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Chef James Martin graced our screens on This Morning, earlier today, to share his top tips for growing vegetables. From using loo rolls to recycling household waste, the chef has plenty of savvy tricks up his sleeve.
Speaking from his own beautiful garden in Hampshire James tells viewers a greenhouse is the reason why he fell in love with food in the first place.
It's from his own beloved greenhouse he goes on to share his top tips for growing vegetables at home.
James Martin's top planting hacks
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1. Plant seeds on toilet paper
With seedlings, often tissue paper is a great way to germinate. But what if you don't have any tissue paper? 'Even toilet roll, there's loads of that lately,' he jests. 'You can use a little bit of that, also plant the whole thing in the ground (he's talking about the tube), because it degrades.'
2. Make sure seedlings don't dry out
‘Moisture is the key,' James explains. ‘You’ve got Perlite and Vermiculite, they’re actually like a stone or a mineral,’ he explains, before revealing that they are his gardening must-haves to stop your seedlings for drying out.
'Minerals of this kind are really important to mix into the compost when you’re planting from seed,' he stresses. ‘They keep the moisture in, I always find.’
3. Train your tomato plants to grow upwards
'The key is to remove the shoots,' says James, referring to the shoots that come off the central stem. By doing so he says, 'it basically forces the plant upwards', encouraging tall healthy tomato plants.
4. Sift the soil for perfect carrots
Another insightful tip while gardening with James was to sift any soil before your plant. But do you know why? To get rid of stones, he explains. 'When you get a carrot and it splits in half or it curls and bends, it's usually because as it's growing it hits a stone'.
This fact left both Holly Willoughby and us amazed!
5. Always grow mint in pots
James explains how he plants all his herbs in one bed. But there is one exception. 'If you're growing things like mint, put it into a pot because it does grow crazy'. He's spot on – mint does have a tendency to overpower the other herbs growing alongside it.
6. Recycle household waste
James seems to have made use of all sorts of things lying around to help tend his garden. As well as the aforementioned loo roll, James proudly shows off his chives, growing out of an old tomato tin!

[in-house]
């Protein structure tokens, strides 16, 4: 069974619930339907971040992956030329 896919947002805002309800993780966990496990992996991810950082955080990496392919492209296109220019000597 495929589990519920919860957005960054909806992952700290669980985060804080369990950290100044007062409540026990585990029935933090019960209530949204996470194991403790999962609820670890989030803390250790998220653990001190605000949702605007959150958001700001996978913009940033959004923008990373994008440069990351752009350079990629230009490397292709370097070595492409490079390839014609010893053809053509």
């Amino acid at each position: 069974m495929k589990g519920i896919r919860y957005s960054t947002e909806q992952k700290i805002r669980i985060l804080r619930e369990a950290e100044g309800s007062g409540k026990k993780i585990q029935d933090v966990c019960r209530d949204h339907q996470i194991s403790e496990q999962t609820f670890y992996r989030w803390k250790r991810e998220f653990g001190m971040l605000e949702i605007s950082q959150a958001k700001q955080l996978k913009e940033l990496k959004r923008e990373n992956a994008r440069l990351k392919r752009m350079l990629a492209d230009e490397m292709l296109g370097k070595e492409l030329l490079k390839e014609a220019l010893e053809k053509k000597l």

He reveals that he leaves his recycled tin of herbs on the kitchen counter, so he can add them to dishes while he cooks.
7. Get multiple crops from one lettuce plant
The lettuces, once you've taken the heads of the lettuces, they will grow back,' says James. 'Cut the lettuce off – the whole head of lettuce – then put a cross in the top of the root. And in a bout five to six weeks it will grow back again.'
8. Try unusual varieties
'These are amazing,' says James, gesturing towards a root veg with tall, luscious leaves. 'These are kohlrabi, otherwise known as a German turnip. These are delicious hot, cold, cooked, raw, but they're amazing pickled. And you can eat the leaves, he adds.
Speaking of his passion for growing his own at home, James shares his story. 'My grand father and uncle were keen gardeners, and my granddad used to produce amazing roses and potatoes. My uncle had an allotment and a greenhouse at the bottom of the garden and he used to grow tomatoes.
'So the first thing I did when I got this place was build my own greenhouse.'
James’ own vegetable garden is bursting with homegrown produce. From tomatoes, runner beans, peppers, courgettes, beetroot, kale, lettuces, herbs and more – it’s safe to say his own kitchen is well stocked with fresh veg.
Tamara was Ideal Home's Digital Editor before joining the Woman & Home team in 2022. She has spent the last 15 years working with the style teams at Country Homes & Interiors and Ideal Home, both now at Future PLC. It’s with these award wining interiors teams that she's honed her skills and passion for shopping, styling and writing. Tamara is always ahead of the curve when it comes to interiors trends – and is great at seeking out designer dupes on the high street.
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